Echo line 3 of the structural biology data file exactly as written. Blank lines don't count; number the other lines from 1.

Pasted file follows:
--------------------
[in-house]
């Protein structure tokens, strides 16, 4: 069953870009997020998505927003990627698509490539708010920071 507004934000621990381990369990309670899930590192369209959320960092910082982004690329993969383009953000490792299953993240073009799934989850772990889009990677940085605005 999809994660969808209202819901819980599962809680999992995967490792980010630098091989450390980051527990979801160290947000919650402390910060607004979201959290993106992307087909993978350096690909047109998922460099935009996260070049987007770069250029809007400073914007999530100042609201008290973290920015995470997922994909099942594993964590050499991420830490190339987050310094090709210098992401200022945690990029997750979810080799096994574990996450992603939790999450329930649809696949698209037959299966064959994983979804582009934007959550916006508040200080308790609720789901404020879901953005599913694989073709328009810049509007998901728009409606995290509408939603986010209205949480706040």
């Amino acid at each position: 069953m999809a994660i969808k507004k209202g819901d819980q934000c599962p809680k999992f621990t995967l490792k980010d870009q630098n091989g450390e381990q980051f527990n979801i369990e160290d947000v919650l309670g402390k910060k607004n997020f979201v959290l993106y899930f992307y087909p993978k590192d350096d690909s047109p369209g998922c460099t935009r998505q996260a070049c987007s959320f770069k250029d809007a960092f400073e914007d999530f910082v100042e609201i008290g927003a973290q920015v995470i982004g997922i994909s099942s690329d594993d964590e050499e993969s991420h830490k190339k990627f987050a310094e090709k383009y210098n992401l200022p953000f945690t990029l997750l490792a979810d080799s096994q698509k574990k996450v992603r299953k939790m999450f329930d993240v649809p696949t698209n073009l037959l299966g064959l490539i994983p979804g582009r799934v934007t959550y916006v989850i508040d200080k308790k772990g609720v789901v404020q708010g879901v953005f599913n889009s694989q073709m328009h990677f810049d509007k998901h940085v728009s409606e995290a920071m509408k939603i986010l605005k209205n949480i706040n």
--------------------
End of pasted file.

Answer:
């Amino acid at each position: 069953m999809a994660i969808k507004k209202g819901d819980q934000c599962p809680k999992f621990t995967l490792k980010d870009q630098n091989g450390e381990q980051f527990n979801i369990e160290d947000v919650l309670g402390k910060k607004n997020f979201v959290l993106y899930f992307y087909p993978k590192d350096d690909s047109p369209g998922c460099t935009r998505q996260a070049c987007s959320f770069k250029d809007a960092f400073e914007d999530f910082v100042e609201i008290g927003a973290q920015v995470i982004g997922i994909s099942s690329d594993d964590e050499e993969s991420h830490k190339k990627f987050a310094e090709k383009y210098n992401l200022p953000f945690t990029l997750l490792a979810d080799s096994q698509k574990k996450v992603r299953k939790m999450f329930d993240v649809p696949t698209n073009l037959l299966g064959l490539i994983p979804g582009r799934v934007t959550y916006v989850i508040d200080k308790k772990g609720v789901v404020q708010g879901v953005f599913n889009s694989q073709m328009h990677f810049d509007k998901h940085v728009s409606e995290a920071m509408k939603i986010l605005k209205n949480i706040n």